A T-Shaped Person is someone with a broad skill set who specializes in one or more fields. Also, known as a versatilist, or generalizing specialist, for their wide knowledge of technical skills ranging from craftsperson to renaissance developer.
The vertical bar represents the depth of knowledge for a particular skill, and the horizontal bar represents the breadth of the skill types. So, if we’re talking about the tech industry and an I-shaped person or specialist might only be a coder of one specific language, whereas a T-shaped coder would know that particular one very well, but probably knows 3 or 4 others enough to get a job done.
The world demands a T-Shaped person nowadays
It’s not enough to just be able to do one person’s job anymore and stay as productive or competitive. So, companies are hiring people with a wider array of skills than someone who is the best at any one thing. The demand for people who can adapt and think on their feet has always been a priority but as the work available evolves the competition gets exponentially tougher.
If you were an employer hiring a new employee would you rather have someone who can only take orders at a register or someone who can run the kitchen, clean, restock and prep, but has limited time in customer service? You’re probably going to pick the second person then have them trained a little more on their service skills. I assess where I need to progress my skill or skills and work on that. That’s pretty much all I do.
Why? because they only need a little help to get to the level you need them at, as opposed to someone who can only one specific job and would take a lot more training to fill more than one position. So, if you want to be competitive in the job market you need more than just a degree and some experience. You need to have more skills than the next person ready to take that position.
Another reason to be a T-Shaped person is to work toward not having to work a day job or to be able to cash in on the skills you have to benefit you instead of a corporation.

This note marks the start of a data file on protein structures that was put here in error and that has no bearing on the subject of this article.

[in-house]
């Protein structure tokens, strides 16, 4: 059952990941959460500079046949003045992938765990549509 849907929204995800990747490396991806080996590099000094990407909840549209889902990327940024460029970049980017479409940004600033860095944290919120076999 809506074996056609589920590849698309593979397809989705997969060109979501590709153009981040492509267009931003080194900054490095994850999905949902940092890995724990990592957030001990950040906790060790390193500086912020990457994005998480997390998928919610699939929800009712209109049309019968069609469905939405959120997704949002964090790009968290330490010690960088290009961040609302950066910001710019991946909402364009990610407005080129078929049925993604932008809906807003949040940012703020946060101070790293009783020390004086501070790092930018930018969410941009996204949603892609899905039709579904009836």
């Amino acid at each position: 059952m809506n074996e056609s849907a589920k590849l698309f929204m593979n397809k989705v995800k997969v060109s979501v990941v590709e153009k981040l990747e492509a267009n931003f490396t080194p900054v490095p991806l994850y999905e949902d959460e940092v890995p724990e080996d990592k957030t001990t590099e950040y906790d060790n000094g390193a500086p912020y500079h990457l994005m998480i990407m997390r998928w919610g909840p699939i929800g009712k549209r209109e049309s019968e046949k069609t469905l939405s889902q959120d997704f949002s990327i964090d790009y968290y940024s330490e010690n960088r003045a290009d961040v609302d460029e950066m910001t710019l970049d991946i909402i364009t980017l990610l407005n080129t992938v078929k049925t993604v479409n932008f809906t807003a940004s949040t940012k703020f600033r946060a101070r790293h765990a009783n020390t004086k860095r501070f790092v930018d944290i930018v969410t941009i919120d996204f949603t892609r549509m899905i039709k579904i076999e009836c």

Technically it’s more like multiple I’s of Differing Heights
So, I mentioned the vertical bar of the T. Let’s just call it “I” as in individual. Each “I” is a separate skill. So a highly trained specialist who only does one task over and over has an I-shaped skill set which is basically one skill if we completely generalize. A T-Shaped mindset would be someone who learns a concept and continues to expand on that topic. For example, if a person was into music production as I am, they would first learn music theory, then take what they’ve learned from that and apply it to learning several instruments.
For a digital producer, the equivalent would be learning to create music in every DAW that might be available in any studio. That way you aren’t trying to figure it out instead of actually being productive. Imagine a row of Ts connected together like a comb or brush. Sorry for the following analogy, but this is the easiest way I can explain it.
How would visualize the concept of a T-Shaped person? Each tooth of the comb would represent how much you know about a topic or skill. All the broken or missing teeth would represent the lack of full knowledge on that topic. So, a fairly sparse comb with hardly any teeth would be less useful than one missing only a couple. I want to be the closest to an entire brush than a broken toothless comb. As I advance my skills I could evolve into a brush, which is basically a bunch of rows of combs. A comb can do a decent job, but a brush gets so much more coverage a lot quicker.
Are you I-Shaped, T-Shaped, X-Shaped, or Tree-Shaped?
What do all those letters mean? How do they represent people? Which one are you? Let’s start with an I-shaped person. We already know they’re a specialist. Do you consider yourself the person they call to complete a certain task because you know everything there is to know about it, but that’s all you do? You are definitely a specialist.